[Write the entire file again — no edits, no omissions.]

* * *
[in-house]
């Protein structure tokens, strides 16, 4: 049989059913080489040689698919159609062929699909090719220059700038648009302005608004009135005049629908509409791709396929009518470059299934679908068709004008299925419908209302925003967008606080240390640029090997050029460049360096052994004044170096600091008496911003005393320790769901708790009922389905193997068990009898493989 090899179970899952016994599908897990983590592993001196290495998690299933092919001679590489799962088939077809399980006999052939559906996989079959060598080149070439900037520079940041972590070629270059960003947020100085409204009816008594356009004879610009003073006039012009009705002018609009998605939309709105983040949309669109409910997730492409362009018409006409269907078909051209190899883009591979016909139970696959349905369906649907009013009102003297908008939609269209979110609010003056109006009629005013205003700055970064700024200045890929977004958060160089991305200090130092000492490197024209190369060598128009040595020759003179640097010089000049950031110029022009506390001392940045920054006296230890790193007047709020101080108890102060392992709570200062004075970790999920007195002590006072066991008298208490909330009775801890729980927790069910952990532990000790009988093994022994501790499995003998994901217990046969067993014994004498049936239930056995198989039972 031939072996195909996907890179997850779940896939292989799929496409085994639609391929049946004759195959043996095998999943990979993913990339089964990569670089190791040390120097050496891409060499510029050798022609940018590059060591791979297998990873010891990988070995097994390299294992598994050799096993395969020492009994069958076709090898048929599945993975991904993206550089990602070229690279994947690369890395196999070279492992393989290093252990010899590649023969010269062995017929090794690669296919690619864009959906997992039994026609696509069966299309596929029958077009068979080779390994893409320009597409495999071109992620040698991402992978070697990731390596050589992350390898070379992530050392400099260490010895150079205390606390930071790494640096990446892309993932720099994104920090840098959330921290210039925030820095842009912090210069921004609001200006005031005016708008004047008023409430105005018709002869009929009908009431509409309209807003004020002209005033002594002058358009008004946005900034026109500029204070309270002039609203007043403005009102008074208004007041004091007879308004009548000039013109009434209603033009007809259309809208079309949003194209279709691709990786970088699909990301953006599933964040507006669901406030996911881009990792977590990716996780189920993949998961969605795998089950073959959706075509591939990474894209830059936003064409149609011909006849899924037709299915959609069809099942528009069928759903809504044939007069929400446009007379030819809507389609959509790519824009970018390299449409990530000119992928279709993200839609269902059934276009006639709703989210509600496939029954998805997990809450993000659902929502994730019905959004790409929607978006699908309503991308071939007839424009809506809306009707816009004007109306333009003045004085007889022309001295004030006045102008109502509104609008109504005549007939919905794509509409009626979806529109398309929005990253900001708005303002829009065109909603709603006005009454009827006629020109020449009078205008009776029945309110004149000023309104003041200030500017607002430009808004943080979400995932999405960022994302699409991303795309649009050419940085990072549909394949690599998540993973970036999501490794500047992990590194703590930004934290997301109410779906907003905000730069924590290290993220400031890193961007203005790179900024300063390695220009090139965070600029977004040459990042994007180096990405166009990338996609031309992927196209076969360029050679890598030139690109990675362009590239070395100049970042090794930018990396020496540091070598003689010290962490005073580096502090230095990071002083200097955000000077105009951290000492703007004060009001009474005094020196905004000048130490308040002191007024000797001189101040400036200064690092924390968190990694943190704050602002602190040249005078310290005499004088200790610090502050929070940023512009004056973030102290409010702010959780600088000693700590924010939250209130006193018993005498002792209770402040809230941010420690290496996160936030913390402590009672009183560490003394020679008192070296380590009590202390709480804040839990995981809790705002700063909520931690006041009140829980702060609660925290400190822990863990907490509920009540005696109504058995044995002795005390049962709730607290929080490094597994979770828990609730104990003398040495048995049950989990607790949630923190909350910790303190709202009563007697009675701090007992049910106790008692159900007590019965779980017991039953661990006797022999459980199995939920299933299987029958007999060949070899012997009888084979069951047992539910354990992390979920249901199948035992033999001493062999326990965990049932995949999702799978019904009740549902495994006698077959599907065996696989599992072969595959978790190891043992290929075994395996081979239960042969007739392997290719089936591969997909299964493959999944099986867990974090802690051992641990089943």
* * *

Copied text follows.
[in-house]
């Protein structure tokens, strides 16, 4: 049989059913080489040689698919159609062929699909090719220059700038648009302005608004009135005049629908509409791709396929009518470059299934679908068709004008299925419908209302925003967008606080240390640029090997050029460049360096052994004044170096600091008496911003005393320790769901708790009922389905193997068990009898493989 090899179970899952016994599908897990983590592993001196290495998690299933092919001679590489799962088939077809399980006999052939559906996989079959060598080149070439900037520079940041972590070629270059960003947020100085409204009816008594356009004879610009003073006039012009009705002018609009998605939309709105983040949309669109409910997730492409362009018409006409269907078909051209190899883009591979016909139970696959349905369906649907009013009102003297908008939609269209979110609010003056109006009629005013205003700055970064700024200045890929977004958060160089991305200090130092000492490197024209190369060598128009040595020759003179640097010089000049950031110029022009506390001392940045920054006296230890790193007047709020101080108890102060392992709570200062004075970790999920007195002590006072066991008298208490909330009775801890729980927790069910952990532990000790009988093994022994501790499995003998994901217990046969067993014994004498049936239930056995198989039972 031939072996195909996907890179997850779940896939292989799929496409085994639609391929049946004759195959043996095998999943990979993913990339089964990569670089190791040390120097050496891409060499510029050798022609940018590059060591791979297998990873010891990988070995097994390299294992598994050799096993395969020492009994069958076709090898048929599945993975991904993206550089990602070229690279994947690369890395196999070279492992393989290093252990010899590649023969010269062995017929090794690669296919690619864009959906997992039994026609696509069966299309596929029958077009068979080779390994893409320009597409495999071109992620040698991402992978070697990731390596050589992350390898070379992530050392400099260490010895150079205390606390930071790494640096990446892309993932720099994104920090840098959330921290210039925030820095842009912090210069921004609001200006005031005016708008004047008023409430105005018709002869009929009908009431509409309209807003004020002209005033002594002058358009008004946005900034026109500029204070309270002039609203007043403005009102008074208004007041004091007879308004009548000039013109009434209603033009007809259309809208079309949003194209279709691709990786970088699909990301953006599933964040507006669901406030996911881009990792977590990716996780189920993949998961969605795998089950073959959706075509591939990474894209830059936003064409149609011909006849899924037709299915959609069809099942528009069928759903809504044939007069929400446009007379030819809507389609959509790519824009970018390299449409990530000119992928279709993200839609269902059934276009006639709703989210509600496939029954998805997990809450993000659902929502994730019905959004790409929607978006699908309503991308071939007839424009809506809306009707816009004007109306333009003045004085007889022309001295004030006045102008109502509104609008109504005549007939919905794509509409009626979806529109398309929005990253900001708005303002829009065109909603709603006005009454009827006629020109020449009078205008009776029945309110004149000023309104003041200030500017607002430009808004943080979400995932999405960022994302699409991303795309649009050419940085990072549909394949690599998540993973970036999501490794500047992990590194703590930004934290997301109410779906907003905000730069924590290290993220400031890193961007203005790179900024300063390695220009090139965070600029977004040459990042994007180096990405166009990338996609031309992927196209076969360029050679890598030139690109990675362009590239070395100049970042090794930018990396020496540091070598003689010290962490005073580096502090230095990071002083200097955000000077105009951290000492703007004060009001009474005094020196905004000048130490308040002191007024000797001189101040400036200064690092924390968190990694943190704050602002602190040249005078310290005499004088200790610090502050929070940023512009004056973030102290409010702010959780600088000693700590924010939250209130006193018993005498002792209770402040809230941010420690290496996160936030913390402590009672009183560490003394020679008192070296380590009590202390709480804040839990995981809790705002700063909520931690006041009140829980702060609660925290400190822990863990907490509920009540005696109504058995044995002795005390049962709730607290929080490094597994979770828990609730104990003398040495048995049950989990607790949630923190909350910790303190709202009563007697009675701090007992049910106790008692159900007590019965779980017991039953661990006797022999459980199995939920299933299987029958007999060949070899012997009888084979069951047992539910354990992390979920249901199948035992033999001493062999326990965990049932995949999702799978019904009740549902495994006698077959599907065996696989599992072969595959978790190891043992290929075994395996081979239960042969007739392997290719089936591969997909299964493959999944099986867990974090802690051992641990089943």